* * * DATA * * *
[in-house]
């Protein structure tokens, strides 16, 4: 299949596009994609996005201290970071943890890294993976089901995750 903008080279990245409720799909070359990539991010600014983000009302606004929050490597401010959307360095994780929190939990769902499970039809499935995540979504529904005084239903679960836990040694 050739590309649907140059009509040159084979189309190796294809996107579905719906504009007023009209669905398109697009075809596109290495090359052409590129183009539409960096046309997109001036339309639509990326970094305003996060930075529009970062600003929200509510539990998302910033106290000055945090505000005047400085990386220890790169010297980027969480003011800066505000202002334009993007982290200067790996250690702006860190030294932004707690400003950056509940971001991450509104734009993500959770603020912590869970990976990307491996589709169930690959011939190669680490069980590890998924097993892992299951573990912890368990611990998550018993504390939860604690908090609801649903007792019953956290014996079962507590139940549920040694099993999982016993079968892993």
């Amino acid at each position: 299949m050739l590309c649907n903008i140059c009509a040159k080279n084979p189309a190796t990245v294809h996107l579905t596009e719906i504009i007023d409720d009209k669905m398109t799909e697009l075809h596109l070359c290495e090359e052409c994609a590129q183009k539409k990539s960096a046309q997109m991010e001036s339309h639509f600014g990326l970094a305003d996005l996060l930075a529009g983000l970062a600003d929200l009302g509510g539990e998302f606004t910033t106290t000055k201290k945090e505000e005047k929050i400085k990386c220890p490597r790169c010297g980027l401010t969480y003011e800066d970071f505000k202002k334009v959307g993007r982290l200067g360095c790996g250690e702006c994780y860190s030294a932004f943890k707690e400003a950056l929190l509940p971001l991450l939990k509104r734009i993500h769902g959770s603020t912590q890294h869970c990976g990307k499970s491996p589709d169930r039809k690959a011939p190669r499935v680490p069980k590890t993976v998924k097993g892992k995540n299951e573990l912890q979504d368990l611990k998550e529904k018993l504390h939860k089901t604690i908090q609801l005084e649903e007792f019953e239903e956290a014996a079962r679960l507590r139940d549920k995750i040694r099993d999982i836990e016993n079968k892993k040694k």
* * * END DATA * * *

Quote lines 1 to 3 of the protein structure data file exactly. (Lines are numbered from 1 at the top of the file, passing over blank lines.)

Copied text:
[in-house]
């Protein structure tokens, strides 16, 4: 299949596009994609996005201290970071943890890294993976089901995750 903008080279990245409720799909070359990539991010600014983000009302606004929050490597401010959307360095994780929190939990769902499970039809499935995540979504529904005084239903679960836990040694 050739590309649907140059009509040159084979189309190796294809996107579905719906504009007023009209669905398109697009075809596109290495090359052409590129183009539409960096046309997109001036339309639509990326970094305003996060930075529009970062600003929200509510539990998302910033106290000055945090505000005047400085990386220890790169010297980027969480003011800066505000202002334009993007982290200067790996250690702006860190030294932004707690400003950056509940971001991450509104734009993500959770603020912590869970990976990307491996589709169930690959011939190669680490069980590890998924097993892992299951573990912890368990611990998550018993504390939860604690908090609801649903007792019953956290014996079962507590139940549920040694099993999982016993079968892993």
């Amino acid at each position: 299949m050739l590309c649907n903008i140059c009509a040159k080279n084979p189309a190796t990245v294809h996107l579905t596009e719906i504009i007023d409720d009209k669905m398109t799909e697009l075809h596109l070359c290495e090359e052409c994609a590129q183009k539409k990539s960096a046309q997109m991010e001036s339309h639509f600014g990326l970094a305003d996005l996060l930075a529009g983000l970062a600003d929200l009302g509510g539990e998302f606004t910033t106290t000055k201290k945090e505000e005047k929050i400085k990386c220890p490597r790169c010297g980027l401010t969480y003011e800066d970071f505000k202002k334009v959307g993007r982290l200067g360095c790996g250690e702006c994780y860190s030294a932004f943890k707690e400003a950056l929190l509940p971001l991450l939990k509104r734009i993500h769902g959770s603020t912590q890294h869970c990976g990307k499970s491996p589709d169930r039809k690959a011939p190669r499935v680490p069980k590890t993976v998924k097993g892992k995540n299951e573990l912890q979504d368990l611990k998550e529904k018993l504390h939860k089901t604690i908090q609801l005084e649903e007792f019953e239903e956290a014996a079962r679960l507590r139940d549920k995750i040694r099993d999982i836990e016993n079968k892993k040694k």